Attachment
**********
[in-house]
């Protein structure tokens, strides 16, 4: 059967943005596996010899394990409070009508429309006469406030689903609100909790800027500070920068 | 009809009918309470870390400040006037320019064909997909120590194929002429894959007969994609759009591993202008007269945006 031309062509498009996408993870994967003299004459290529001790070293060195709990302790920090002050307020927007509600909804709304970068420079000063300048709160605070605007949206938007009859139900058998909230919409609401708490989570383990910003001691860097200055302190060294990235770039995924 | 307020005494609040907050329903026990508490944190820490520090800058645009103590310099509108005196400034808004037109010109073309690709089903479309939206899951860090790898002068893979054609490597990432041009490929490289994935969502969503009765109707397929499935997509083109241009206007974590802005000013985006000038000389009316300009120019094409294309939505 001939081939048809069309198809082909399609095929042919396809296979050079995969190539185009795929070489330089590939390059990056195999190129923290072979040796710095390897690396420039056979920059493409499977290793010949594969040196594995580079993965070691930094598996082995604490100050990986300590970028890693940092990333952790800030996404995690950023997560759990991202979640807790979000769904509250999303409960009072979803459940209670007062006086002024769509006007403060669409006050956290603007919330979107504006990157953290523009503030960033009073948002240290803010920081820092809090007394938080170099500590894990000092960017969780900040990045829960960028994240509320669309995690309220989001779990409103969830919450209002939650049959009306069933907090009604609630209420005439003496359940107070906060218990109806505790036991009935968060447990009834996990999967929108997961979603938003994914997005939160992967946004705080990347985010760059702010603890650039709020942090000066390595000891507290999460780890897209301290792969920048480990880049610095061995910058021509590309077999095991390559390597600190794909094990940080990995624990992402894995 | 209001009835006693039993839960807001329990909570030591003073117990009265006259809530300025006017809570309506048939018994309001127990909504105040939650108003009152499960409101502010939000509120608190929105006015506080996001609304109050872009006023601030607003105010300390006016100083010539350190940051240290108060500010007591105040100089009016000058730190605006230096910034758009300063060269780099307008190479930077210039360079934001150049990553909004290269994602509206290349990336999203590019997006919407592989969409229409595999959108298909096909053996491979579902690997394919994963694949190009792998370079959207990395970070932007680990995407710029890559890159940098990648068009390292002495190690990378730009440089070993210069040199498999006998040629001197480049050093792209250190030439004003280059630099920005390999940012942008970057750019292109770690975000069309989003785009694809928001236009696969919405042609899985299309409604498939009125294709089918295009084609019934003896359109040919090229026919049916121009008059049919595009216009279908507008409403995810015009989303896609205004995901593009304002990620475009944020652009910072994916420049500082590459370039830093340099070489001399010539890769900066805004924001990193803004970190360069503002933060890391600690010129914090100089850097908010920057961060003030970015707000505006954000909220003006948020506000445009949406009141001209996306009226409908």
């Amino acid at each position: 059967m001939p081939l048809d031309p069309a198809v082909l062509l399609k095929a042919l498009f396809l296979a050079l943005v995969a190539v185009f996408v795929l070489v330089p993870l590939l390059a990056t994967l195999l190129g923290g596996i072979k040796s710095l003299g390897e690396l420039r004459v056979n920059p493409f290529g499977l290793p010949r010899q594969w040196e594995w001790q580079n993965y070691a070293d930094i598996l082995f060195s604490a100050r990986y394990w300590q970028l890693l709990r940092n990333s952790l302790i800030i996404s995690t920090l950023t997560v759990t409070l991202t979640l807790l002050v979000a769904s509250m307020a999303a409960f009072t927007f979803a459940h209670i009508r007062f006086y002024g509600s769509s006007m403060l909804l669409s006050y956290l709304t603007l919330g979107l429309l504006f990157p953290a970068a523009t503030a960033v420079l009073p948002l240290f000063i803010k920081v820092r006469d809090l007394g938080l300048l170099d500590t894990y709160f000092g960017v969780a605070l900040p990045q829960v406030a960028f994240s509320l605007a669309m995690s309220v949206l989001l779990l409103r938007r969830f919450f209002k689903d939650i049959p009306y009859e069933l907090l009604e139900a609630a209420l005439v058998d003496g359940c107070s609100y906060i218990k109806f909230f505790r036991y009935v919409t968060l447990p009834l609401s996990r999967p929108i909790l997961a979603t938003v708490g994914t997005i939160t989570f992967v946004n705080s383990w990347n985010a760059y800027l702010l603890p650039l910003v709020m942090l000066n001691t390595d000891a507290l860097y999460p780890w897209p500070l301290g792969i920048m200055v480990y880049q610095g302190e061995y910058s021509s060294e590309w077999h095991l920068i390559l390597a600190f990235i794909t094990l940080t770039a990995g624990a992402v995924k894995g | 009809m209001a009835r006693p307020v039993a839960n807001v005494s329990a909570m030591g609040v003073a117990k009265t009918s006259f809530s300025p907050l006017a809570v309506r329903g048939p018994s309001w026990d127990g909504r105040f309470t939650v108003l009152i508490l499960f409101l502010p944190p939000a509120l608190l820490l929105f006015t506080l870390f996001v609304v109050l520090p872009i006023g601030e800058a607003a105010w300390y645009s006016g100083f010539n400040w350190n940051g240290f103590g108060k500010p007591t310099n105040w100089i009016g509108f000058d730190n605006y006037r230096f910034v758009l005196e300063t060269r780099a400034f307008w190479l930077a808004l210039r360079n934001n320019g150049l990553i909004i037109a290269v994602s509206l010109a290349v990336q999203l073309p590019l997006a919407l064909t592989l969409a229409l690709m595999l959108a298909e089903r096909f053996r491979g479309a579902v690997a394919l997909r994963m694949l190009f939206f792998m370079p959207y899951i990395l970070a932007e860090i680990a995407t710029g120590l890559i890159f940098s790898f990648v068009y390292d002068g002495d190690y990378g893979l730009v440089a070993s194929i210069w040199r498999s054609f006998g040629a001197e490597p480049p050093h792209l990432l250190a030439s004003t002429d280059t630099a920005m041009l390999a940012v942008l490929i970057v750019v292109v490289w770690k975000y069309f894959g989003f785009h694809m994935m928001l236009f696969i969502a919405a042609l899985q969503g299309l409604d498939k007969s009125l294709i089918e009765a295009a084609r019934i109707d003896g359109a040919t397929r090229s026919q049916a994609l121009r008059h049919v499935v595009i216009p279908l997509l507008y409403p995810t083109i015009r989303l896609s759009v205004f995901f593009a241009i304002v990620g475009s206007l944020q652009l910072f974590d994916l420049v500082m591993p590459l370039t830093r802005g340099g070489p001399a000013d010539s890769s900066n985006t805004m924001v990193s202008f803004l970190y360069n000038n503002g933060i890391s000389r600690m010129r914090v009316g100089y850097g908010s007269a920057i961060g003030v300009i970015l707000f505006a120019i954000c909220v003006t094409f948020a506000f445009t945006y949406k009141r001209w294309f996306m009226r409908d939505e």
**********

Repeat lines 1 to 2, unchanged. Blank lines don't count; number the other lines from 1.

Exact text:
[in-house]
């Protein structure tokens, strides 16, 4: 059967943005596996010899394990409070009508429309006469406030689903609100909790800027500070920068 | 009809009918309470870390400040006037320019064909997909120590194929002429894959007969994609759009591993202008007269945006 031309062509498009996408993870994967003299004459290529001790070293060195709990302790920090002050307020927007509600909804709304970068420079000063300048709160605070605007949206938007009859139900058998909230919409609401708490989570383990910003001691860097200055302190060294990235770039995924 | 307020005494609040907050329903026990508490944190820490520090800058645009103590310099509108005196400034808004037109010109073309690709089903479309939206899951860090790898002068893979054609490597990432041009490929490289994935969502969503009765109707397929499935997509083109241009206007974590802005000013985006000038000389009316300009120019094409294309939505 001939081939048809069309198809082909399609095929042919396809296979050079995969190539185009795929070489330089590939390059990056195999190129923290072979040796710095390897690396420039056979920059493409499977290793010949594969040196594995580079993965070691930094598996082995604490100050990986300590970028890693940092990333952790800030996404995690950023997560759990991202979640807790979000769904509250999303409960009072979803459940209670007062006086002024769509006007403060669409006050956290603007919330979107504006990157953290523009503030960033009073948002240290803010920081820092809090007394938080170099500590894990000092960017969780900040990045829960960028994240509320669309995690309220989001779990409103969830919450209002939650049959009306069933907090009604609630209420005439003496359940107070906060218990109806505790036991009935968060447990009834996990999967929108997961979603938003994914997005939160992967946004705080990347985010760059702010603890650039709020942090000066390595000891507290999460780890897209301290792969920048480990880049610095061995910058021509590309077999095991390559390597600190794909094990940080990995624990992402894995 | 209001009835006693039993839960807001329990909570030591003073117990009265006259809530300025006017809570309506048939018994309001127990909504105040939650108003009152499960409101502010939000509120608190929105006015506080996001609304109050872009006023601030607003105010300390006016100083010539350190940051240290108060500010007591105040100089009016000058730190605006230096910034758009300063060269780099307008190479930077210039360079934001150049990553909004290269994602509206290349990336999203590019997006919407592989969409229409595999959108298909096909053996491979579902690997394919994963694949190009792998370079959207990395970070932007680990995407710029890559890159940098990648068009390292002495190690990378730009440089070993210069040199498999006998040629001197480049050093792209250190030439004003280059630099920005390999940012942008970057750019292109770690975000069309989003785009694809928001236009696969919405042609899985299309409604498939009125294709089918295009084609019934003896359109040919090229026919049916121009008059049919595009216009279908507008409403995810015009989303896609205004995901593009304002990620475009944020652009910072994916420049500082590459370039830093340099070489001399010539890769900066805004924001990193803004970190360069503002933060890391600690010129914090100089850097908010920057961060003030970015707000505006954000909220003006948020506000445009949406009141001209996306009226409908």